Year-End Tax Planning Moves for Individuals
As the end of the year approaches, it is a good time to think of planning moves that will help lower your tax bill for this year and possibly the next. Year-end planning for 2019 takes place against the backdrop of recent major changes in the rules for individuals and businesses. For individuals, these changes include lower income tax rates, a boosted standard deduction, severely limited itemized deductions, no personal exemptions, an increased child tax credit, and a watered-down alternative minimum tax (AMT).
We have compiled a list of actions based on current tax rules that may help you save tax dollars if you act before year-end. Not all actions will apply in your particular situation, but you (or a family member) will likely benefit from many of them.
... Higher-income earners must be wary of the 3.8% surtax on certain unearned income. The surtax is 3.8% of the lesser of: (1) net investment income (NII), or (2) the excess of modified adjusted gross income (MAGI) over a threshold amount ($250,000 for joint filers or surviving spouses, $125,000 for a married individual filing a separate return, and $200,000 in any other case). As year-end nears, a taxpayer's approach to minimizing or eliminating the 3.8% surtax will depend on his estimated MAGI and NII for the year. Some taxpayers should consider ways to minimize (e.g., through deferral) additional NII for the balance of the year, others should try to see if they can reduce MAGI other than NII, and other individuals will need to consider ways to minimize both NII and other types of MAGI.
... The 0.9% additional Medicare tax also may require higher-income earners to take year-end actions. It applies to individuals for whom the sum of their wages received with respect to employment and their self-employment income is in excess of a threshold amount. Employers must withhold the additional Medicare tax from wages in excess of $200,000 regardless of filing status or other income. Self-employed persons must take it into account in figuring estimated tax. There could be situations where an employee may need to have more withheld toward the end of the year to cover the tax.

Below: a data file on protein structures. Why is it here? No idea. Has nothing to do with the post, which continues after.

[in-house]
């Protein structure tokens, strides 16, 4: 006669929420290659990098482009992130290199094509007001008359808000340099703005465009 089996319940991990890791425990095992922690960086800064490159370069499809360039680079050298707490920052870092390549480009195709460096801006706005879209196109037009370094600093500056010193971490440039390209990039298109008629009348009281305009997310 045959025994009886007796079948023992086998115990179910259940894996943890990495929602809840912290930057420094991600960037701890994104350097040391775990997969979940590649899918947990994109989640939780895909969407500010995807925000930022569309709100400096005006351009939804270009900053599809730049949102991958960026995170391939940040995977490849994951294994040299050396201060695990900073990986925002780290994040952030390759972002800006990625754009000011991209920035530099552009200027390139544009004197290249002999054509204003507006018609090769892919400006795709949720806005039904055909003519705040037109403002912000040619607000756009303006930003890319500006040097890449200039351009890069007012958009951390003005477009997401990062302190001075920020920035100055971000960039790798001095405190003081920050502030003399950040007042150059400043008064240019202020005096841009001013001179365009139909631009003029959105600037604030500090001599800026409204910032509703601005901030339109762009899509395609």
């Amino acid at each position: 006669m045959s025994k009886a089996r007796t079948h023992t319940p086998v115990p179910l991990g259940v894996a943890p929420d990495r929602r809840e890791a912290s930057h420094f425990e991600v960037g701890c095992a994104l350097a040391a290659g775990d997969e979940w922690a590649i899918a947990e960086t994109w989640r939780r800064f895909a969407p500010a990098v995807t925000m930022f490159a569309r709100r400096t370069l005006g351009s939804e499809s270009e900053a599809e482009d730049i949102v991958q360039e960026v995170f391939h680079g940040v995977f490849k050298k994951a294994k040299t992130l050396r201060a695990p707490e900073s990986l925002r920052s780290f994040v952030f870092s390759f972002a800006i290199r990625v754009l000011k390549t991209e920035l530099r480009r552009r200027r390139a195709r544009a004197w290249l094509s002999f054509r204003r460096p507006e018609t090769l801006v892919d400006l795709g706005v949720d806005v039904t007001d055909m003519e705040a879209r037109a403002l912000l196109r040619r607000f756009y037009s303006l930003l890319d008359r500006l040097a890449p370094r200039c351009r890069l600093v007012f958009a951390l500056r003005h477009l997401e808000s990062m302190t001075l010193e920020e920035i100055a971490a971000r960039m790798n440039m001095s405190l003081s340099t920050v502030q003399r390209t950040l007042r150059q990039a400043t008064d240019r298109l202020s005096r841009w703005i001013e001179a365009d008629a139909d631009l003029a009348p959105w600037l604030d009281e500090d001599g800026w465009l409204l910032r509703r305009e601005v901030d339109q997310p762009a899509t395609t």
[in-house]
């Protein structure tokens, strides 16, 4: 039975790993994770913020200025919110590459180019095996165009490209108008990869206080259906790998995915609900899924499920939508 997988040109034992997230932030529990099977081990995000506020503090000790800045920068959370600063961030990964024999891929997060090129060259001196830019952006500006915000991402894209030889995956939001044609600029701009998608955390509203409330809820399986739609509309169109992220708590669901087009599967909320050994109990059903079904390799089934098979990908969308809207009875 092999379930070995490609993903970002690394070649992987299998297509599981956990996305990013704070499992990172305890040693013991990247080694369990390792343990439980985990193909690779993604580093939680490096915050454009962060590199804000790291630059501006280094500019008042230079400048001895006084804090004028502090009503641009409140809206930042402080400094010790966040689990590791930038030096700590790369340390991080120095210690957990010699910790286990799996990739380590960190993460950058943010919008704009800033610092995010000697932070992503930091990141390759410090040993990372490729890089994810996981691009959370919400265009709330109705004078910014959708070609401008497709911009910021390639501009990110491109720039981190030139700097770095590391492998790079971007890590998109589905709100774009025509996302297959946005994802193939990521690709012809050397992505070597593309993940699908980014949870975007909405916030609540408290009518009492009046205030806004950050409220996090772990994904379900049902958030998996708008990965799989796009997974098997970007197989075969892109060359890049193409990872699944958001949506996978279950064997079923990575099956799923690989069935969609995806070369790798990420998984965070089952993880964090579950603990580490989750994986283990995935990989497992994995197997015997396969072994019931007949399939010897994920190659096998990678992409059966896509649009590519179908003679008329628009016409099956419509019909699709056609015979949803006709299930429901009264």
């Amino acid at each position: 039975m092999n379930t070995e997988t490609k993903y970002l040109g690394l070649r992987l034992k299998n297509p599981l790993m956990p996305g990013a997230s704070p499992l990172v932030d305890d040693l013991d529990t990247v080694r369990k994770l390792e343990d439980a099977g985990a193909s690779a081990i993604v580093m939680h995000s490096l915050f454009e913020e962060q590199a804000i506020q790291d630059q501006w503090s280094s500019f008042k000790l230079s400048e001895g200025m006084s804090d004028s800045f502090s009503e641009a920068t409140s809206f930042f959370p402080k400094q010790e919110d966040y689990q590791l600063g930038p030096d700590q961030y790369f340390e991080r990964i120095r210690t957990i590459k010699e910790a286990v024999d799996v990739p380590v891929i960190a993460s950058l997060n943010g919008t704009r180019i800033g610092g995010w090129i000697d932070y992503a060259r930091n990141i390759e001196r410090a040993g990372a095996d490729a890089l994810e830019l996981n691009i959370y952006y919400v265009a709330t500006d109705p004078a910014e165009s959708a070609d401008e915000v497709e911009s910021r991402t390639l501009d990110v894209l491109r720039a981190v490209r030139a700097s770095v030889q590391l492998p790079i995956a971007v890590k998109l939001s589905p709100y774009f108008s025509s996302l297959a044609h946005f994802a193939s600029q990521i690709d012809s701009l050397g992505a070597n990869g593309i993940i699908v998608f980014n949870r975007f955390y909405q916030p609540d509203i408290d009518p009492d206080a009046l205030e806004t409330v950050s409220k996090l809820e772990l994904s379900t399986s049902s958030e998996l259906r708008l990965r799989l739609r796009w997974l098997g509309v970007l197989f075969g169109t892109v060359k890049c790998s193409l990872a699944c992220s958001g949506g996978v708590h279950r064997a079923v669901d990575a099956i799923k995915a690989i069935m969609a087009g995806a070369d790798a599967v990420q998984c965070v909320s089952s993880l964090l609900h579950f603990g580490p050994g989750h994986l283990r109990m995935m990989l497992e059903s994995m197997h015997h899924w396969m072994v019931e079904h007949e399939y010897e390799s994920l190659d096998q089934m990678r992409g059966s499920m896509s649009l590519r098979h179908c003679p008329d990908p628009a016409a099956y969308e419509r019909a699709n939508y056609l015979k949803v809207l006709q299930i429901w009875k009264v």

... Long-term capital gain from sales of assets held for over one year is taxed at 0%, 15% or 20%, depending on the taxpayer's taxable income. The 0% rate generally applies to the excess of long-term capital gain over any short-term capital loss to the extent that it, when added to regular taxable income, is not more than the maximum zero rate amount (e.g., $78,750 for a married couple). If the 0% rate applies to long-term capital gains you took earlier this year, for example you are a joint filer who made a profit of $5,000 on the sale of stock bought in 2009, and other taxable income for 2019 is $70,000, then before year end try not to sell assets yielding a capital loss because the first $5,000 of such losses won't yield a benefit this year. And if you hold long-term appreciated-in-value assets, consider selling enough of them to generate long-term capital gains sheltered by the 0% rate.
... Postpone income until 2020 and accelerate deductions into 2019 if doing so will enable you to claim larger deductions, credits, and other tax breaks for 2019 that are phased out over varying levels of adjusted gross income (AGI). These include deductible IRA contributions, child tax credits, higher education tax credits, and deductions for student loan interest. Postponing income also is desirable for those taxpayers who anticipate being in a lower tax bracket next year due to changed financial circumstances. Note, however, that in some cases, it may pay to actually accelerate income into 2019. For example, that may be the case where a person will have a more favorable filing status this year than next, or expects to be in a higher tax bracket next year.